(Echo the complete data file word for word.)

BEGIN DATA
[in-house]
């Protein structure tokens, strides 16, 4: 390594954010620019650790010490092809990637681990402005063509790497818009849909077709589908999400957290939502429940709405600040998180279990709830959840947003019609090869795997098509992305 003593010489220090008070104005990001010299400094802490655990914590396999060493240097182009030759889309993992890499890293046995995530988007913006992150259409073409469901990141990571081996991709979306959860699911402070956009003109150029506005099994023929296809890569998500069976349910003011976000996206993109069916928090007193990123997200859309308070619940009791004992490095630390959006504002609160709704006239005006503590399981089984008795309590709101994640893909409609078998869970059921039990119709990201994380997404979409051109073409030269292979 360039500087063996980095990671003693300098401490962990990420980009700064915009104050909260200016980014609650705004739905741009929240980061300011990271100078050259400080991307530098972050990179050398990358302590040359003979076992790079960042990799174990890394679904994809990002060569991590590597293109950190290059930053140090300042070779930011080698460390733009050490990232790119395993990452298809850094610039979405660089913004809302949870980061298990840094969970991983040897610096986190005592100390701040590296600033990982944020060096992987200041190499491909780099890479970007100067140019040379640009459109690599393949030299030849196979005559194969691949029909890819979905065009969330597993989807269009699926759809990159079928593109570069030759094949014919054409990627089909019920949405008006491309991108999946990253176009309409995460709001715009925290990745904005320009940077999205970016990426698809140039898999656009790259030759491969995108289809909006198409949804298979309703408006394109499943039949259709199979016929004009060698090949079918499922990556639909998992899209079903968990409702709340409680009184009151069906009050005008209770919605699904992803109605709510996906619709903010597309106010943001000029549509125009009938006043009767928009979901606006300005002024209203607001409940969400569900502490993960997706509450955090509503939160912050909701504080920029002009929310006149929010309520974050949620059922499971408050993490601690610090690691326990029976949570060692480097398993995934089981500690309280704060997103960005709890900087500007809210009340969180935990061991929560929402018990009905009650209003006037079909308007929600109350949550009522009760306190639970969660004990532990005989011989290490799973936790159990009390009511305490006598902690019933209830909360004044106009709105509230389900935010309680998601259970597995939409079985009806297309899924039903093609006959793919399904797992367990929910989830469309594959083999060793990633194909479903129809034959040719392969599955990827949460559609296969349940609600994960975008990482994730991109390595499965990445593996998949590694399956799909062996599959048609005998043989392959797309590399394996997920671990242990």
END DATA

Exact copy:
[in-house]
């Protein structure tokens, strides 16, 4: 390594954010620019650790010490092809990637681990402005063509790497818009849909077709589908999400957290939502429940709405600040998180279990709830959840947003019609090869795997098509992305 003593010489220090008070104005990001010299400094802490655990914590396999060493240097182009030759889309993992890499890293046995995530988007913006992150259409073409469901990141990571081996991709979306959860699911402070956009003109150029506005099994023929296809890569998500069976349910003011976000996206993109069916928090007193990123997200859309308070619940009791004992490095630390959006504002609160709704006239005006503590399981089984008795309590709101994640893909409609078998869970059921039990119709990201994380997404979409051109073409030269292979 360039500087063996980095990671003693300098401490962990990420980009700064915009104050909260200016980014609650705004739905741009929240980061300011990271100078050259400080991307530098972050990179050398990358302590040359003979076992790079960042990799174990890394679904994809990002060569991590590597293109950190290059930053140090300042070779930011080698460390733009050490990232790119395993990452298809850094610039979405660089913004809302949870980061298990840094969970991983040897610096986190005592100390701040590296600033990982944020060096992987200041190499491909780099890479970007100067140019040379640009459109690599393949030299030849196979005559194969691949029909890819979905065009969330597993989807269009699926759809990159079928593109570069030759094949014919054409990627089909019920949405008006491309991108999946990253176009309409995460709001715009925290990745904005320009940077999205970016990426698809140039898999656009790259030759491969995108289809909006198409949804298979309703408006394109499943039949259709199979016929004009060698090949079918499922990556639909998992899209079903968990409702709340409680009184009151069906009050005008209770919605699904992803109605709510996906619709903010597309106010943001000029549509125009009938006043009767928009979901606006300005002024209203607001409940969400569900502490993960997706509450955090509503939160912050909701504080920029002009929310006149929010309520974050949620059922499971408050993490601690610090690691326990029976949570060692480097398993995934089981500690309280704060997103960005709890900087500007809210009340969180935990061991929560929402018990009905009650209003006037079909308007929600109350949550009522009760306190639970969660004990532990005989011989290490799973936790159990009390009511305490006598902690019933209830909360004044106009709105509230389900935010309680998601259970597995939409079985009806297309899924039903093609006959793919399904797992367990929910989830469309594959083999060793990633194909479903129809034959040719392969599955990827949460559609296969349940609600994960975008990482994730991109390595499965990445593996998949590694399956799909062996599959048609005998043989392959797309590399394996997920671990242990």